TRENTON, NJ - The Senate Higher Education Committee advanced legislation sponsored by Senator Joe Kyrillos to decrease costs and increase transparency at higher education institutions by requiring colleges to publish an online breakdown of student fees and allow students to decline certain expenses.
The legislation, S-703, was originally introduced in 2011 after public outrage over the use of Rutgers University student activities funds to give Nicole “Snooki” Polizzi $32,000 to advise students: “Study hard, but party harder.”
“The growing cost of pursuing higher education is staggering, with many New Jersey students struggling to foot the bill and finish their degrees,” said Senator Kyrillos (R-Monmouth). “College students and their families should know exactly what they’re paying for, before their money is taken. By offering them the chance to opt-out, we are giving students the opportunity to create and pay for the college experience they want, instead of forcing them to pay for frivolous events that do not contribute to the quality education that they deserve.”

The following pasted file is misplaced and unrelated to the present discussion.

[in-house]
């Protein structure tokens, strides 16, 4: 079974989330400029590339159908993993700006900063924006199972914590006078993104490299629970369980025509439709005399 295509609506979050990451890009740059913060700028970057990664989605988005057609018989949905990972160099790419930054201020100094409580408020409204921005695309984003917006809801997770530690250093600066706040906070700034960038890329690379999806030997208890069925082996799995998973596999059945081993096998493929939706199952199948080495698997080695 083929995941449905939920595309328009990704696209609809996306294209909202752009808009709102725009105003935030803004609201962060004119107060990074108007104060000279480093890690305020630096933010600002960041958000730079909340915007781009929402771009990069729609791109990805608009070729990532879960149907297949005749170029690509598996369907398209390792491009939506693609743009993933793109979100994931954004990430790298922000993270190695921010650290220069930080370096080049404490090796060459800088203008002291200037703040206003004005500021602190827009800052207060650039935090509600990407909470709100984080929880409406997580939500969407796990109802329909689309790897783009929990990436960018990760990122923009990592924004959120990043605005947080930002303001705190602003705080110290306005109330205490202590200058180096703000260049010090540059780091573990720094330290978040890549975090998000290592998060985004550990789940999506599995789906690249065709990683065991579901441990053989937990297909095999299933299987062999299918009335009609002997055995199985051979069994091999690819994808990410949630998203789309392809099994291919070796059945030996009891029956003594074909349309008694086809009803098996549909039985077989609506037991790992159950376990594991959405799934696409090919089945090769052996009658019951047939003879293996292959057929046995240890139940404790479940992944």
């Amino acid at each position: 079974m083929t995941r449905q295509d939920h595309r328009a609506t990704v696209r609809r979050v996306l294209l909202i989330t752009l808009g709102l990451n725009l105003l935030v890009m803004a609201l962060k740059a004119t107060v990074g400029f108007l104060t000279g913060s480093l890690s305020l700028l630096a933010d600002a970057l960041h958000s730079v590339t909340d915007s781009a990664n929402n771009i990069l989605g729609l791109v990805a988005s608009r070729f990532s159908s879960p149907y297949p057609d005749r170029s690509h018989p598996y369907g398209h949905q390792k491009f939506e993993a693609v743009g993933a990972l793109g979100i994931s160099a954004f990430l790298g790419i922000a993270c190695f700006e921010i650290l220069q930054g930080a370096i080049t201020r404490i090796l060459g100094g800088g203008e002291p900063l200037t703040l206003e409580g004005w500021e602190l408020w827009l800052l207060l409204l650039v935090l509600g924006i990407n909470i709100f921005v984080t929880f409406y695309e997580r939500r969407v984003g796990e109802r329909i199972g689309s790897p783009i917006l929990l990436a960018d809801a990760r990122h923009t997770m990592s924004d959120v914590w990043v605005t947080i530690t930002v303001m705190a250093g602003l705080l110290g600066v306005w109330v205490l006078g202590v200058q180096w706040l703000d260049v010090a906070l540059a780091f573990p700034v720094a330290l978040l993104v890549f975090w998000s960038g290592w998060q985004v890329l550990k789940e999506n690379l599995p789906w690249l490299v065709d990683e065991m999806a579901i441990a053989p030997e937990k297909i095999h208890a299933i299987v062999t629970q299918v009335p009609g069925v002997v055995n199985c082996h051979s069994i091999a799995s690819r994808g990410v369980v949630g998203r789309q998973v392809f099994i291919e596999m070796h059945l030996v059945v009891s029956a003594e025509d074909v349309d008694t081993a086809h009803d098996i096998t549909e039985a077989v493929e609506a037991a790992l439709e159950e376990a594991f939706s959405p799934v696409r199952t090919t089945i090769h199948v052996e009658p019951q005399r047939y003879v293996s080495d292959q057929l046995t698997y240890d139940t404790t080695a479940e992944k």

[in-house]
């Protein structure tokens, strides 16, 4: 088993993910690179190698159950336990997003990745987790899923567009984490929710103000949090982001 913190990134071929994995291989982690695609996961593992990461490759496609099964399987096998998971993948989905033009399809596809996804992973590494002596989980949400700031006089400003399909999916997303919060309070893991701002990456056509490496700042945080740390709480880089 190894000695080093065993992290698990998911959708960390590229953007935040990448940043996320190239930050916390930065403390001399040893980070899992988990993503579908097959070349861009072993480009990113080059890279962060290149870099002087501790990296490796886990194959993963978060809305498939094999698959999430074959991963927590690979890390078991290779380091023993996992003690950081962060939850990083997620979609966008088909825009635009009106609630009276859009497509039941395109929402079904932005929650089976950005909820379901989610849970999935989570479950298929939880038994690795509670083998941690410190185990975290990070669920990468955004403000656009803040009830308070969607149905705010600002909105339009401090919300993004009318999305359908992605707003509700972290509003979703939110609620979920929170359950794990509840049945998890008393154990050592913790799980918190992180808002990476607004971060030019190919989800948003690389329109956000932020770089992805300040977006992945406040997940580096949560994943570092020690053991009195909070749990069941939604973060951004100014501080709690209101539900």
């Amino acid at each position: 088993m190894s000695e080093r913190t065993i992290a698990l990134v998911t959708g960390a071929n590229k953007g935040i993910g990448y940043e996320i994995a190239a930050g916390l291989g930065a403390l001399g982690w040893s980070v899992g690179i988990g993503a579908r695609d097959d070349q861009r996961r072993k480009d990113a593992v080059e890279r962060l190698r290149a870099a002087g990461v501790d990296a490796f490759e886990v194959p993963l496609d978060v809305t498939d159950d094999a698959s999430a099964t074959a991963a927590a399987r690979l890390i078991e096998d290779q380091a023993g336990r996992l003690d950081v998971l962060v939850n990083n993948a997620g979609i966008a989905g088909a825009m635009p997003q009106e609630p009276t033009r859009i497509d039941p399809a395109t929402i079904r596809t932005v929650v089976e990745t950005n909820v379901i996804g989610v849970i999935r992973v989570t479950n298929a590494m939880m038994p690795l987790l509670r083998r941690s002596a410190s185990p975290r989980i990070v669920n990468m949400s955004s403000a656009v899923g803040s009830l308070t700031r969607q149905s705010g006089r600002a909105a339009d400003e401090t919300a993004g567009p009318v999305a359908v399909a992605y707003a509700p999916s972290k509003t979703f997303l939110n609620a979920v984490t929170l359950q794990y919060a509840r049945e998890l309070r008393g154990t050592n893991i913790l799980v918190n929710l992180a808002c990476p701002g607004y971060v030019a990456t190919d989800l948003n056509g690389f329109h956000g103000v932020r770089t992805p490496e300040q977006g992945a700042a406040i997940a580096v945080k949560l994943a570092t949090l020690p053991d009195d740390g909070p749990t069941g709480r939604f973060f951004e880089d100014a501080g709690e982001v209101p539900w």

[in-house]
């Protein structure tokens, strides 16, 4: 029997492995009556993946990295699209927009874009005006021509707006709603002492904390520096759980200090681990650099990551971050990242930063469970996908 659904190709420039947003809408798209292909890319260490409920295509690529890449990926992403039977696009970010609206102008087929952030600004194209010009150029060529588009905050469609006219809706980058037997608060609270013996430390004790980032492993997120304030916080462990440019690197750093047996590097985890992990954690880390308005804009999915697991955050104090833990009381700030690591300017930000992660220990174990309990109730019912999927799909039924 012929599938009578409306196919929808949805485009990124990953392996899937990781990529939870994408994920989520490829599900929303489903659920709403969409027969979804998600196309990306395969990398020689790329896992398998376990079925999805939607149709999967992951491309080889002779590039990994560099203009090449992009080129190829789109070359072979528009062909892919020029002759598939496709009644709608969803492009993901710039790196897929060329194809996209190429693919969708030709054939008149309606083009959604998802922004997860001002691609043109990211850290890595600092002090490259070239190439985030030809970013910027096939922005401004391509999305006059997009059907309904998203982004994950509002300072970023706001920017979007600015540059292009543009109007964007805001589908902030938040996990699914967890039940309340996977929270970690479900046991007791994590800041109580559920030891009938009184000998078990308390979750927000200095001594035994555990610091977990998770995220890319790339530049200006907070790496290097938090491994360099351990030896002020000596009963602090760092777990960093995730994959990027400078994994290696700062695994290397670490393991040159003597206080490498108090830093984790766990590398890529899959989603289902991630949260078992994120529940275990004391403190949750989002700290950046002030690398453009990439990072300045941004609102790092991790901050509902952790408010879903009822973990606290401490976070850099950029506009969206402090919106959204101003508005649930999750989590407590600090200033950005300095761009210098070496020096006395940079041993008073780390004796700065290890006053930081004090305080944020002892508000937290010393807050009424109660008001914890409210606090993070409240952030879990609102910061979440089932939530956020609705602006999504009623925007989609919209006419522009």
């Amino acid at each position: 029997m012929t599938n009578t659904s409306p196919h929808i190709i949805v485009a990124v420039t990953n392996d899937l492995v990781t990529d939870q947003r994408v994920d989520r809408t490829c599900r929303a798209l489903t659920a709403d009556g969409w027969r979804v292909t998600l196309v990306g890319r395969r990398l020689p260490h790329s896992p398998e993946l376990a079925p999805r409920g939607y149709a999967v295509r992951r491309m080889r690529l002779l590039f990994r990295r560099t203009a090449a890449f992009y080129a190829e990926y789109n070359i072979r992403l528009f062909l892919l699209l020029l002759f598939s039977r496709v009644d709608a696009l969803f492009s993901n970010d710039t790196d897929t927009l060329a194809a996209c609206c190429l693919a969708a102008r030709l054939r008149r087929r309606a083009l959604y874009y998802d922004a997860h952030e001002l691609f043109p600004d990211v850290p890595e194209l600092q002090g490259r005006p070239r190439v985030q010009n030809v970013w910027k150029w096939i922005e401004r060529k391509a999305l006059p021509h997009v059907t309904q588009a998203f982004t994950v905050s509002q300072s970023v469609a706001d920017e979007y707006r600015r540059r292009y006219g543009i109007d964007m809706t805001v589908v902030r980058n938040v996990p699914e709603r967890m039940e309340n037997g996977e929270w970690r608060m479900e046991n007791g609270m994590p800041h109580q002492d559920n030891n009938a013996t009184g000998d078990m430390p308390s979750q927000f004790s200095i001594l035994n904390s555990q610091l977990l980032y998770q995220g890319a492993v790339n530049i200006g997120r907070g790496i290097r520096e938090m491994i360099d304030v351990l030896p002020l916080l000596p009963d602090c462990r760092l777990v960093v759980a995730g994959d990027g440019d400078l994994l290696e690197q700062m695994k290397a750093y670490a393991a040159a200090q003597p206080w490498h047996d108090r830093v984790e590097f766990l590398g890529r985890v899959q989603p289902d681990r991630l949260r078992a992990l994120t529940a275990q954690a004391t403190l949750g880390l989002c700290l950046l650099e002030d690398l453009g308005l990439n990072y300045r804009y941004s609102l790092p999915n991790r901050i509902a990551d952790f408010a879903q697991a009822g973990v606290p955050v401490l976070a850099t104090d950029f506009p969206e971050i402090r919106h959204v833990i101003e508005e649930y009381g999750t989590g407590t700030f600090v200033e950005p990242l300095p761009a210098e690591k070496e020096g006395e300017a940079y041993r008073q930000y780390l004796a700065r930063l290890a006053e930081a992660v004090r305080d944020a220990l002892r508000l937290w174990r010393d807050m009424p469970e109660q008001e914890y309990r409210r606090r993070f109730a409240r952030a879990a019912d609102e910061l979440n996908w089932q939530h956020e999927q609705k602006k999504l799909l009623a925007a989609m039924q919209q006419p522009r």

S-703 requires all higher education institutions to publish a full breakdown of student fees on the web. The fees must be sorted into categories, including “student managed entertainment” and “capitol improvement.” The bill would allow students to affirmatively opt-out of student-managed entertainment fees.
Under the bill, higher education intuitions must include the fee breakdown online and in an annual student consumer information report. Optional fee descriptions must state the nature of the item and overall cost. In an effort to simplify the process, the categories used in the report must be the same as those used on tuition bills. Students would not be able to opt out of costs covering capitol improvements, such as those needed for libraries, technology, health facilities, infrastructure.
“In order to make college more affordable for all New Jerseyans, colleges and universities must be more transparent and accountable when it comes to the cost of higher education,” Senator Kyrillos concluded.